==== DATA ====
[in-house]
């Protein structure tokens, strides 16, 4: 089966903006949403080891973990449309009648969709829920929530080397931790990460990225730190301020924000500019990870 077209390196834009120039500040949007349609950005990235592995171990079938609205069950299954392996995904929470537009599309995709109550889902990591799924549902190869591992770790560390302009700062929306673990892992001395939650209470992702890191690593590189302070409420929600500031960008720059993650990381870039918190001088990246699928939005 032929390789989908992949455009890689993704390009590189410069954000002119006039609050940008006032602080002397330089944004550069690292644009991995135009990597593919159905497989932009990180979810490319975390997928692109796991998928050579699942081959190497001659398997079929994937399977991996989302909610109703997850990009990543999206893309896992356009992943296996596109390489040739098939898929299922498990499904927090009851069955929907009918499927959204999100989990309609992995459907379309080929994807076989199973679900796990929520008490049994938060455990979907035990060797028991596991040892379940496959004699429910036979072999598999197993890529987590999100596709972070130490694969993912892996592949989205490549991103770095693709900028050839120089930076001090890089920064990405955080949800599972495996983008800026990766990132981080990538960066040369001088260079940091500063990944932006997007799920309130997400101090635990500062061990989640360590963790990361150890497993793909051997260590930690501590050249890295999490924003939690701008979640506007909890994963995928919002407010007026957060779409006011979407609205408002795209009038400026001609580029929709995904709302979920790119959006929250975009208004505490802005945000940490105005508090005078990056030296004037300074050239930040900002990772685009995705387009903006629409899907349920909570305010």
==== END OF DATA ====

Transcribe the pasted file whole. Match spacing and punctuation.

[in-house]
């Protein structure tokens, strides 16, 4: 089966903006949403080891973990449309009648969709829920929530080397931790990460990225730190301020924000500019990870 077209390196834009120039500040949007349609950005990235592995171990079938609205069950299954392996995904929470537009599309995709109550889902990591799924549902190869591992770790560390302009700062929306673990892992001395939650209470992702890191690593590189302070409420929600500031960008720059993650990381870039918190001088990246699928939005 032929390789989908992949455009890689993704390009590189410069954000002119006039609050940008006032602080002397330089944004550069690292644009991995135009990597593919159905497989932009990180979810490319975390997928692109796991998928050579699942081959190497001659398997079929994937399977991996989302909610109703997850990009990543999206893309896992356009992943296996596109390489040739098939898929299922498990499904927090009851069955929907009918499927959204999100989990309609992995459907379309080929994807076989199973679900796990929520008490049994938060455990979907035990060797028991596991040892379940496959004699429910036979072999598999197993890529987590999100596709972070130490694969993912892996592949989205490549991103770095693709900028050839120089930076001090890089920064990405955080949800599972495996983008800026990766990132981080990538960066040369001088260079940091500063990944932006997007799920309130997400101090635990500062061990989640360590963790990361150890497993793909051997260590930690501590050249890295999490924003939690701008979640506007909890994963995928919002407010007026957060779409006011979407609205408002795209009038400026001609580029929709995904709302979920790119959006929250975009208004505490802005945000940490105005508090005078990056030296004037300074050239930040900002990772685009995705387009903006629409899907349920909570305010």